This section is from the book "Arts & Crafts Magazine Vol1-2", by Hutchinson & Company.
A Few hints may be useful for painting such a study as that by Mr. Dangon, given on pages 192-3. Of course we do not counsel the copying of the drawing, but this graceful arrangement may well serve as a suggestion to the amateur in the representation of actual Bowers. The careful shading of the leaves and flowers in the model will suggest the proper direction of the brush-work in the treatment of such a subject in oil colours, from nature.
Let the background be light warm gray, rather blue in quality. A shadow thrown behind the flowers, falling a little below and to the right, will improve the general effect.
The two tulips to the right are yellow, with bright red markings towards the centre. The light-coloured double tulip on the left is pale salmon pink. The green leaves are light, cool and gray in quality of colour. The stamens are purplish black.'
To paint such tulips in oil colours begin with the background, and use for the general tone white, yellow ochre, a very little ivory black, cobalt or permanent blue, madder lake, and light red. In the shadows use less white with more ivory black, and substitute burnt Sienna for light red. The yellow tones may be painted with light cadmium, white, yellow ochre, and a very little ivory black, raw umber and burnt Sienna being added in the shadows, while omitting vermilion and light red. For the salmon-pink tulip use white, yellow ochre, madder lake, and a very little ivory black, adding raw umber and light red in the shadows. Paint the stamens with ivory black, permanent blue, white, madder lake, and burnt Sienna. For the green leaves use permanent blue, white, light cadmium, madder lake, and ivory black, adding burnt Sienna and raw umber in the shadows.
Do not be afraid to scrape out anything you do not like and paint it over again. It is easier to do that than to twist a mistake into shape. You can remove paint several days old with a rag and a little turpentine.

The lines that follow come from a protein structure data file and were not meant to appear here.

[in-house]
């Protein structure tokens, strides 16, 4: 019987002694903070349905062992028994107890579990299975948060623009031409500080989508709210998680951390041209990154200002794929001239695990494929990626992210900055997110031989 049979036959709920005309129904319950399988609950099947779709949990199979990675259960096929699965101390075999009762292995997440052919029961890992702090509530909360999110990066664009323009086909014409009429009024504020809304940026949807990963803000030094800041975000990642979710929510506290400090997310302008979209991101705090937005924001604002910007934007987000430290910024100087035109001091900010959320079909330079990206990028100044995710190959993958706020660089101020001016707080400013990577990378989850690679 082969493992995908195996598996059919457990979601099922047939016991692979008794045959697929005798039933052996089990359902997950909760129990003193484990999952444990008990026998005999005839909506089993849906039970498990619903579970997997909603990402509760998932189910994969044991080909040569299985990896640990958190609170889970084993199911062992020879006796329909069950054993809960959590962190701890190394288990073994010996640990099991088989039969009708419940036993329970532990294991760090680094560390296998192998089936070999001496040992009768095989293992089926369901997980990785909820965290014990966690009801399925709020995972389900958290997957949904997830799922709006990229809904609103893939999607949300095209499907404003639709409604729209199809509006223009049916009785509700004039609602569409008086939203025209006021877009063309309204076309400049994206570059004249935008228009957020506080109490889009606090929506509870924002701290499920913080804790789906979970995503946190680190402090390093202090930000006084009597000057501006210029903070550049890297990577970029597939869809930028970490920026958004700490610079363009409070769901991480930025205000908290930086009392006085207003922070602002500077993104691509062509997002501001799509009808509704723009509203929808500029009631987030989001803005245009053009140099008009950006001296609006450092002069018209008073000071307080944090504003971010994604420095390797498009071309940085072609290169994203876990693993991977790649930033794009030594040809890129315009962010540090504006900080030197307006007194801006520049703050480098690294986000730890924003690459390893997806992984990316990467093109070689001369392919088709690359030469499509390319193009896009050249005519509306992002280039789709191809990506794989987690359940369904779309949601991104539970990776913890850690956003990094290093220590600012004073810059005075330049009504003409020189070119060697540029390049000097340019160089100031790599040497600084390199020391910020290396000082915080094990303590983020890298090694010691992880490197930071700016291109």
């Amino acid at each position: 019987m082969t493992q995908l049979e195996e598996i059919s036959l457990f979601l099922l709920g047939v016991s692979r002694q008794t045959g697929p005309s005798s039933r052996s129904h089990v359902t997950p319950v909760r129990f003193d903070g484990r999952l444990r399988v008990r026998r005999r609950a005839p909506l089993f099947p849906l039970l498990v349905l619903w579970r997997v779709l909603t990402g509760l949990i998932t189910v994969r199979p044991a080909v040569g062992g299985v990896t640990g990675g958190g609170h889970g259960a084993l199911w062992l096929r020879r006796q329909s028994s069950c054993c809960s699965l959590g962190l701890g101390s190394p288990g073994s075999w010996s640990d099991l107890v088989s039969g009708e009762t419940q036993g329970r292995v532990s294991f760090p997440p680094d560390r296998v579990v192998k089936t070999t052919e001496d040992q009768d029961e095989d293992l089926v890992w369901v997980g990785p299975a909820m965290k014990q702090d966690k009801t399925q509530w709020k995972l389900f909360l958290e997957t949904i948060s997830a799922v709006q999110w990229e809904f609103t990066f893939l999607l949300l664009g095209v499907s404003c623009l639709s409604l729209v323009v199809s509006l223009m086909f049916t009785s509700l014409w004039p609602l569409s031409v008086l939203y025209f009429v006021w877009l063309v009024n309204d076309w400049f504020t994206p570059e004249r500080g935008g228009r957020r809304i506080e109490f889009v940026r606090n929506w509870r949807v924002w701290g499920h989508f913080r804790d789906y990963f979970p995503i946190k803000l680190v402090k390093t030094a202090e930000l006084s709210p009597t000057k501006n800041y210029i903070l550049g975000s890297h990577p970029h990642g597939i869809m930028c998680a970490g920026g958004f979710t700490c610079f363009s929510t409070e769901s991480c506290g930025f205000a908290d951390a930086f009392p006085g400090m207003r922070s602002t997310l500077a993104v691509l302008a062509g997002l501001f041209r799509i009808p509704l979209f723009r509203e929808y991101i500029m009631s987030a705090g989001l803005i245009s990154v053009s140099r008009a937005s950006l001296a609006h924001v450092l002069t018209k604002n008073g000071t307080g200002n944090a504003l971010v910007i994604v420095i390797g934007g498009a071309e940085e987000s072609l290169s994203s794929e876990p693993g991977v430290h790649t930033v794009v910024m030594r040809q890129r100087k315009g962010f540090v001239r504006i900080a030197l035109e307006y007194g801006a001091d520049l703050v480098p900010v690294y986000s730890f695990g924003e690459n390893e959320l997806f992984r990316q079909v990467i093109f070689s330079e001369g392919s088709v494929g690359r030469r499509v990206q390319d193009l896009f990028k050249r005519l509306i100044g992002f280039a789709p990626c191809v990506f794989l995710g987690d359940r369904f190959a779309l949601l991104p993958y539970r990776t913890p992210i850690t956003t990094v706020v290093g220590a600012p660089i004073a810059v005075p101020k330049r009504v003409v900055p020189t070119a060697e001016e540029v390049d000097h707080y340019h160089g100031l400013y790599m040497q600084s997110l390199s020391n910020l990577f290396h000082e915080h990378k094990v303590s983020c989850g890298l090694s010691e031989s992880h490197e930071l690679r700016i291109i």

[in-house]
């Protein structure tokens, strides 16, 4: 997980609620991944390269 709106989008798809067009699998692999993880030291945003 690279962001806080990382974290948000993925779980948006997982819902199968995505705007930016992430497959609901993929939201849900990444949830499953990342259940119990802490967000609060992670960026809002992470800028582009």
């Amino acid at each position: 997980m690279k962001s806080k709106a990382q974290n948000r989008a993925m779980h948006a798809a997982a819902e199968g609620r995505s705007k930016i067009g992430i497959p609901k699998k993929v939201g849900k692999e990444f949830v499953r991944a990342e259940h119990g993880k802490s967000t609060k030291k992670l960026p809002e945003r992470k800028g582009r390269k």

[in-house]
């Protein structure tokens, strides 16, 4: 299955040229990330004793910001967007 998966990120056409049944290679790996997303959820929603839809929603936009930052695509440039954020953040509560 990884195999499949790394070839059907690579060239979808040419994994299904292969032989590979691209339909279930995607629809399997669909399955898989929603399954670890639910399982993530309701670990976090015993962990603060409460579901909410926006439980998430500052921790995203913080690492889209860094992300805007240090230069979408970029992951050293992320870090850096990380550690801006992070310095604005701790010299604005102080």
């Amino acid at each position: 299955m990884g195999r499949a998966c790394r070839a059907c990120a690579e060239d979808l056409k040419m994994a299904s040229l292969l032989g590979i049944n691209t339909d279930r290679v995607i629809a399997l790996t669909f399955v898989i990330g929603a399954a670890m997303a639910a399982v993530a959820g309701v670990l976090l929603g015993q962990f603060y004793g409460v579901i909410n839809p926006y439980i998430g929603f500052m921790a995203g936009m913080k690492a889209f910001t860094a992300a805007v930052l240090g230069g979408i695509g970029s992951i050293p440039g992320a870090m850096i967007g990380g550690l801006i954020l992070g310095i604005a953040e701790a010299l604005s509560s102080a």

(Continued from page 129.)
IT will be observed in these illustrations that the panel in process of being carved is mounted on to a rough board, in order to receive the bench screw, as well as to give more resistance to the carver. In gluing the two boards together only a few spots of glue are necessary; if too much glue is used, the panel is liable to split when they are separated. For this purpose use a large straight chisel, gradually inserting it between the two panels, by means of the mallet, going round each side, until the two come apart. Force must not be used.
The panel being firmly screwed to the bench and the outline traced on, the first thing to do is to
How to Use the Mallet:
Down waste away the wood from the ground with a large quick gouge, using the mallet as shown in Fig. 1. The head of the mallet should rest securely on the fingers, and, consequently, a round-headed one fits in more comfortably; the handle should be firmly grasped, so that the carver can make a steady regular stroke. The left hand guides and entirely controls the tool.
When the wood has been cut away as much as possible by this process, the carver proceeds to cut round the outline with a gouge and make a still further clearance (Fig. 2). Finally, a very flat gouge is used, known as an "extra flat," with which the correct outline is obtained, and the sides of the relief made smooth and vertical. On no account at this stage should the sides be undercut. The ground is then made level with a bent back ground tool, which was illustrated in the previous article.